Paul: Apostle of Faith

Paul: Apostle of Faith
Paul: Apostle of Faith

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Paul: Apostle of Faith

Originally published in Issue 76 of Calvary Chapel Magazine

Therefore, having been justified by faith, we have peace with God through our Lord Jesus Christ, through whom also we have access by faith into this grace in which we stand. Romans 5:1-2a

That is the Gospel of grace as championed by the apostle Paul. Regardless of who you are or what you have done, when you come to Jesus Christ and through faith ask Him to be your Lord and forgive your sins, you receive the gift of eternal life.

Paul’s Unique Background

Paul grew up in the city of Tarsus, born a Roman citizen. He knew what it meant to be both a Jew and a Greek. At age 14, he was sent to Jerusalem to further his Hebrew education under Gamaliel, a leading Jewish scholar. As a Pharisee, Paul became completely familiar with the Law and the Old Testament Scriptures, effectively talking with both Hebrews and Hellenists.

At first, he persecuted the early Christians; after his conversion, he later described himself as the least of the apostles, who am not worthy to be called an apostle, because I persecuted the church of God (1 Corinthians 15:9b). Paul never got over or tried to hide his violent, blasphemous past.

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But God had a plan for Paul. [Saul] is a chosen vessel of Mine to bear My name before Gentiles, kings, and the children of Israel. For I will show him how many things he must suffer for My name’s sake (Acts 9:15b-16). Paul was to have a three-fold ministry: to preach the gospel to Gentiles, to kings, and to the children of Israel.

God has a purpose for each of us. He begins early in our lives, preparing us for the work He has ordained for us to accomplish for Him. He loves to use our unique backgrounds for His glory.

Solitude and Revelation

Immediately after his conversion, Paul began preaching that Jesus was the Messiah. Paul traveled to Arabia where the Lord readjusted his understanding of the Scriptures—that he didn’t have to work to be righteous, but only believe in the sufficiency of Christ’s work on his behalf. After time with the Lord in the desert, Paul returned to Damascus and then fled to Jerusalem. But the believers there still feared him, not believing his conversion. Paul spent perhaps ten years making tents in Tarsus.

The righteous standing that I enjoy before God is through faith in Jesus Christ alone, and not the works I have done or don’t do.

So often, when a person comes to Jesus Christ, they think they need to immediately enter the ministry. But it interests me that although Paul had all those years of schooling in the Scriptures, his real ministry of missionary journeys to the Gentiles didn’t begin until 14 years after his conversion.

Church Growth

As Paul remained in Tarsus, a Gentile church in Antioch began growing by leaps and bounds. Barnabas brought Paul to Antioch, realizing that Paul had the ideal background to help the Gentiles coming to faith in Christ. How grateful we are for Paul’s solid stand on the grace of God and salvation through faith! Had Paul not made such a strong stand and declared with such clarity this glorious Gospel of grace, then Christianity may have become nothing more than a Jewish sect. As Gentile believers, we are heavily indebted to the apostle Paul. So much of our church doctrine is based on the letters of Paul and on his clear and simple doctrine of salvation by grace through faith.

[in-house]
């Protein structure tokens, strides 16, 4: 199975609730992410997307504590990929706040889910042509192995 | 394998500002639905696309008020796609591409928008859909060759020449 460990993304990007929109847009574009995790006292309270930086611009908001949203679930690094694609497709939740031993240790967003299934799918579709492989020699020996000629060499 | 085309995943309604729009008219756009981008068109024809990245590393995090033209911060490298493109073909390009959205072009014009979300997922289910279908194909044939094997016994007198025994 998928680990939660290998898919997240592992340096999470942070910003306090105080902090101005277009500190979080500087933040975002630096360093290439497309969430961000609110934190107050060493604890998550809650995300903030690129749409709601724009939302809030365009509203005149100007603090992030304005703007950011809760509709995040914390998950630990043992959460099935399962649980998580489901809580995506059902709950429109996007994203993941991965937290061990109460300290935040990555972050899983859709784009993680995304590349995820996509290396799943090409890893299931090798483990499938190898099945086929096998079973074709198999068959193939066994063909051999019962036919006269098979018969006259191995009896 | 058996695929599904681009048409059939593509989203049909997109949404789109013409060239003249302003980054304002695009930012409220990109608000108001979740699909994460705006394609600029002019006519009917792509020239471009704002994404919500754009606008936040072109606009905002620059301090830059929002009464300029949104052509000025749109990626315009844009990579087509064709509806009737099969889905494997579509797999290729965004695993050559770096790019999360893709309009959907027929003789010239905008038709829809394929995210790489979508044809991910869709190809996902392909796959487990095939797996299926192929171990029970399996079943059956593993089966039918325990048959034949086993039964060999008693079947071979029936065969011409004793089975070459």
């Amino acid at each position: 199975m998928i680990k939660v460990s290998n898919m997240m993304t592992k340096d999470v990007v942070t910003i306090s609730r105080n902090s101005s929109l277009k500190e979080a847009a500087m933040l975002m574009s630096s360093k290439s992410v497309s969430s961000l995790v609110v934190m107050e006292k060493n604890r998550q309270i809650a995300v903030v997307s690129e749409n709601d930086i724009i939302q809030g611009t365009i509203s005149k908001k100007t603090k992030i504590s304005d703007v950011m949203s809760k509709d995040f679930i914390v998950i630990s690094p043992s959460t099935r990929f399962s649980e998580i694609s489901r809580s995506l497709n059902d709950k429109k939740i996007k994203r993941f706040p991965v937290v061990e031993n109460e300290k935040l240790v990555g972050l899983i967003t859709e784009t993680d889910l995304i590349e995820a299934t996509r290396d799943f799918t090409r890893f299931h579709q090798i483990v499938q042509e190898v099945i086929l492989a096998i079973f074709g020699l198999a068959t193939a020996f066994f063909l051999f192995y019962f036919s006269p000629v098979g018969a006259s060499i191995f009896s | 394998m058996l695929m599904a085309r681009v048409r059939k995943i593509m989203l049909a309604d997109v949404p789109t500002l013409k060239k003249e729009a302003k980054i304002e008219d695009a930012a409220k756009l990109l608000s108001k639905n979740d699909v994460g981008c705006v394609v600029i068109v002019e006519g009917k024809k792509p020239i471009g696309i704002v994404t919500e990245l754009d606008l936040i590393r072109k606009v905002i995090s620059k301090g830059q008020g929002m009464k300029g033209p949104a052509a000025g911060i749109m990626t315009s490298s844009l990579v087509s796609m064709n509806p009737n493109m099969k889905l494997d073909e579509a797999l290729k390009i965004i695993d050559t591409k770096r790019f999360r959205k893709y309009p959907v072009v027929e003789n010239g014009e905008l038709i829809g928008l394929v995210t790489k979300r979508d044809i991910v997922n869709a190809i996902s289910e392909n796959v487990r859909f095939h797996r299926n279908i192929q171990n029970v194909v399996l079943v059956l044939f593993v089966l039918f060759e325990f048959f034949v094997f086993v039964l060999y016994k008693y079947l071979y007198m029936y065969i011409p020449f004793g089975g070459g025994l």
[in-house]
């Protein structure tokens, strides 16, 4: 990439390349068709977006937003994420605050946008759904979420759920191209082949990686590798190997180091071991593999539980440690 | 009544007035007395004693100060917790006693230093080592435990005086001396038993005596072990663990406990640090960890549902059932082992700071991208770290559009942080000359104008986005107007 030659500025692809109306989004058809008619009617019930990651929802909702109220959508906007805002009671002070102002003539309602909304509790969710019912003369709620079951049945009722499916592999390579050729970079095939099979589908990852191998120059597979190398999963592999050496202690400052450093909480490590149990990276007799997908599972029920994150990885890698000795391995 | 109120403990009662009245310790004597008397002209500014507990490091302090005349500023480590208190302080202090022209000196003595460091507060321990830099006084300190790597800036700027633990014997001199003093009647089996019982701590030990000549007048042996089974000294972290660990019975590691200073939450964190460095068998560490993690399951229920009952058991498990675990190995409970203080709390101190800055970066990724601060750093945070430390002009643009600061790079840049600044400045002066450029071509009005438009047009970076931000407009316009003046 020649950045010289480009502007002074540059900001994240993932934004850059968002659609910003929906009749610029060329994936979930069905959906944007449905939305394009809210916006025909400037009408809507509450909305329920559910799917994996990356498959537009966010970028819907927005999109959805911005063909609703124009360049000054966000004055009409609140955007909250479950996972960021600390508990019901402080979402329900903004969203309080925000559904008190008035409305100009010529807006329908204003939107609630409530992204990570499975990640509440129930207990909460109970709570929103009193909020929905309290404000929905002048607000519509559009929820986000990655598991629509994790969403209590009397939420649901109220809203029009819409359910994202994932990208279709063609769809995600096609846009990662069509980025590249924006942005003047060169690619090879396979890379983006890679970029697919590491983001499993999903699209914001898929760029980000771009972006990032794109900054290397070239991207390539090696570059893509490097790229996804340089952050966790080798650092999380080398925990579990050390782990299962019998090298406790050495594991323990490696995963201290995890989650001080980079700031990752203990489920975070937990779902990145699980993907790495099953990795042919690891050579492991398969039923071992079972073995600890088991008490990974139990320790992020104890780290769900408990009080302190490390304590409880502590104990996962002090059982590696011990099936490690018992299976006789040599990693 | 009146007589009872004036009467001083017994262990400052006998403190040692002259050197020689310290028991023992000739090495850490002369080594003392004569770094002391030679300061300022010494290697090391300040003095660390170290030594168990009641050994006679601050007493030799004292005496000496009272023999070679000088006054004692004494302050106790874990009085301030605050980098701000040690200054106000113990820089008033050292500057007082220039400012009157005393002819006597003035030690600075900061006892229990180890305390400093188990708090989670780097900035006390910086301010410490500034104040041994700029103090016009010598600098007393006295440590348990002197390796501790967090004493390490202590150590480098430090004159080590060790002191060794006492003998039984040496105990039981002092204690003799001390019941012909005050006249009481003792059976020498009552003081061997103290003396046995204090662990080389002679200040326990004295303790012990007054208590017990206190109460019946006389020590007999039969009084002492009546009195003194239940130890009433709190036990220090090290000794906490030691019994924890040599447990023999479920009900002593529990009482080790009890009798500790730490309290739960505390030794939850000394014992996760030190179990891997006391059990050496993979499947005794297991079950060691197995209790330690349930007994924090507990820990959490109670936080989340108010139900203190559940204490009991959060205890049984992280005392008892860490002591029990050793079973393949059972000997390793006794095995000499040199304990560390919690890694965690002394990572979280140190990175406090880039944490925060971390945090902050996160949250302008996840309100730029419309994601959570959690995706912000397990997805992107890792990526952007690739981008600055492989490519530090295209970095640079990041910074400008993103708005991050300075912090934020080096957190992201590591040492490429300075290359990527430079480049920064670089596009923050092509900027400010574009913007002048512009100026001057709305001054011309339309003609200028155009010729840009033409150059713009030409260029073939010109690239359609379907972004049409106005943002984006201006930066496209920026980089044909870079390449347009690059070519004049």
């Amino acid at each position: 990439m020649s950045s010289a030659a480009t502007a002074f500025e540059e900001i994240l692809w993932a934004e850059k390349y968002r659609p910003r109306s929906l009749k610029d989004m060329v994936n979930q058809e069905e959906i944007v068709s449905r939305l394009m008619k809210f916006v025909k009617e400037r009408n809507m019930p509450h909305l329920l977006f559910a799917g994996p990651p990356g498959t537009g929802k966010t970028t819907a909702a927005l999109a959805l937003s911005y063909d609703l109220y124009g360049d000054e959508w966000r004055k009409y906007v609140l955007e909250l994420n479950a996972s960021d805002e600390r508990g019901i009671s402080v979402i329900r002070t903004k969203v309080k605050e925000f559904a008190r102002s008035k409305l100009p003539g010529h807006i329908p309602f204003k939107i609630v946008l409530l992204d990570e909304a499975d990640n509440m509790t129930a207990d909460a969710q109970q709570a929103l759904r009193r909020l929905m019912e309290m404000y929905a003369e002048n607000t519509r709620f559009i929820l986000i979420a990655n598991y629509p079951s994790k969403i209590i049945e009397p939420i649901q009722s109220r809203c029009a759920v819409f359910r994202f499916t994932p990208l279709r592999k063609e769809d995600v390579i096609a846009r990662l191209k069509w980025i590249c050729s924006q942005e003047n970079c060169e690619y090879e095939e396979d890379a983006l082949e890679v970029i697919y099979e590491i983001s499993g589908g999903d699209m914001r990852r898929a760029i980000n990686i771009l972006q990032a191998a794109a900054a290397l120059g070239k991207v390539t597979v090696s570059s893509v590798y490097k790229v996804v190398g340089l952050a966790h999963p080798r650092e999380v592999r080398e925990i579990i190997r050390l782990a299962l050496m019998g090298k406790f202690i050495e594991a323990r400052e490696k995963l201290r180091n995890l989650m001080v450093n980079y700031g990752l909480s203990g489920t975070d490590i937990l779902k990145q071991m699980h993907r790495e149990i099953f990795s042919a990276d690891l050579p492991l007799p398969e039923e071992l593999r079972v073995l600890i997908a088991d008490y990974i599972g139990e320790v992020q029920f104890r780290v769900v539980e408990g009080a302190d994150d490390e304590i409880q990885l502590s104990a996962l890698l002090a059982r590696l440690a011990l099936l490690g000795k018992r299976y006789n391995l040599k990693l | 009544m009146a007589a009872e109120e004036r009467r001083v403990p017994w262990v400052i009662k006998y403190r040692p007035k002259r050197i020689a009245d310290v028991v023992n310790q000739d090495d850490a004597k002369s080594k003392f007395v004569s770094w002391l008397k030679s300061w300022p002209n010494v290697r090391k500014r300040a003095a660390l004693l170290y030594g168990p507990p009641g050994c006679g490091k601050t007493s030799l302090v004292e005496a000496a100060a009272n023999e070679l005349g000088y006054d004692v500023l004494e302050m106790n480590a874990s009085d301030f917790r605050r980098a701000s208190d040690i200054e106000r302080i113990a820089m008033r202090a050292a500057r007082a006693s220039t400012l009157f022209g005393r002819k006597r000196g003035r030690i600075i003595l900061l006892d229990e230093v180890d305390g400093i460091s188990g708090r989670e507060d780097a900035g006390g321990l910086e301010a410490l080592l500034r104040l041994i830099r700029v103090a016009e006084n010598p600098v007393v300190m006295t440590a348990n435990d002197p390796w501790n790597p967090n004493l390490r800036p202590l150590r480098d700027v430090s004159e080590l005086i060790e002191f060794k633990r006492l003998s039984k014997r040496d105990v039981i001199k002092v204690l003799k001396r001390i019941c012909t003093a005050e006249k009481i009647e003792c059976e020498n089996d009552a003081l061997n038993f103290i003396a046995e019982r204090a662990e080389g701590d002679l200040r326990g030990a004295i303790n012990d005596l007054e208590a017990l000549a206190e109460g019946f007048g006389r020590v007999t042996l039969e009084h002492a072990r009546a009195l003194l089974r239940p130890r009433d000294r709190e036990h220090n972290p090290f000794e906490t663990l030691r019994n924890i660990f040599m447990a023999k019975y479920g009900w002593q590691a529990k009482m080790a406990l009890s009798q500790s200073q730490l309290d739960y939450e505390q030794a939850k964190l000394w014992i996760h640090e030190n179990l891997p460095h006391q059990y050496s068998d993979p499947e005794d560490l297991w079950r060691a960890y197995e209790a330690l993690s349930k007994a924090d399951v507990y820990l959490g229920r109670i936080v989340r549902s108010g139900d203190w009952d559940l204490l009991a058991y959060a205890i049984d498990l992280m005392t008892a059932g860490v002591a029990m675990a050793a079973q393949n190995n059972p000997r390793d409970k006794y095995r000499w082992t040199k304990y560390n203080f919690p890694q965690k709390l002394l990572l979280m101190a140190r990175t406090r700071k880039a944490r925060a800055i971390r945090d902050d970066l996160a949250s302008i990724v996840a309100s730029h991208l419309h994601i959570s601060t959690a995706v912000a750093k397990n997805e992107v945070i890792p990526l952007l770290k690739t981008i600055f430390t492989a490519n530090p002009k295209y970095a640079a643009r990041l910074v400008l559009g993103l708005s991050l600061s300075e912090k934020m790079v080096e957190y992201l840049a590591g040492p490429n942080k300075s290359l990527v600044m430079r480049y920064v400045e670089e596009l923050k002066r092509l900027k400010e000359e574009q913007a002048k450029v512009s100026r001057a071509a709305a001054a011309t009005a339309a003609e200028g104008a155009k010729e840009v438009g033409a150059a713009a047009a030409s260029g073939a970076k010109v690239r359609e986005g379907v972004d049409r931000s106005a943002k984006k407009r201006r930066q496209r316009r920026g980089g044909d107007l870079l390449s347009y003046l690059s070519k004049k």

The church at Jerusalem completely endorsed Paul’s ministry and theology of grace through faith. They declared that the Gospel didn’t change depending on the audience. Paul would later write, There is one body and one Spirit, just as you were called in one hope of your calling; one Lord, one faith, one baptism; one God and Father of all, who is above all, and through all, and in you all (Ephesians 4:4-6).

The Holy Spirit worked through him in his ministry to the Gentiles, just as He did through Peter to the Jews, with miracles, wonders, and signs. Often, we feel that everyone must be the same. Take the matter of worship: Some have worship teams, others have choirs. But guitars aren’t holier than organs, and robes aren’t holier than jeans. What interests God is the heart. God sees you clothed in the righteousness of Jesus Christ. If we think we can improve upon that, we are sadly mistaken.

By Faith, Not Works

I grew up in a church which made me think I was righteous because I didn’t smoke, drink, go to shows, dance, and other things the church declared to be unrighteous and unholy. I’m glad that I signed the pledge, “I will not smoke and drink.” The problem was, I thought it made me more righteous than the guys who smoked cigarettes.

The righteous standing that I enjoy before God is through faith in Jesus Christ alone, and not the works I have done or don’t do. God declares me righteous because of my faith in the finished work of Jesus, who was crucified on the tree to redeem me from the curse of the law.

What peace we gain from knowing that God accepts us solely because of our faith in Jesus Christ. It’s a beautiful thing—and I am so glad that God used Paul the apostle to declare this truth.

 

All verses above are quoted from the New King James Version, unless otherwise noted.

© 2020 Calvary Chapel Magazine. All rights reserved. Articles or photographs may not be reproduced without the written permission of CCM. All Scripture quotations, unless otherwise indicated, are taken from the New King James Version. Copyright © 1982 by Thomas Nelson, Inc.® Used by permission.

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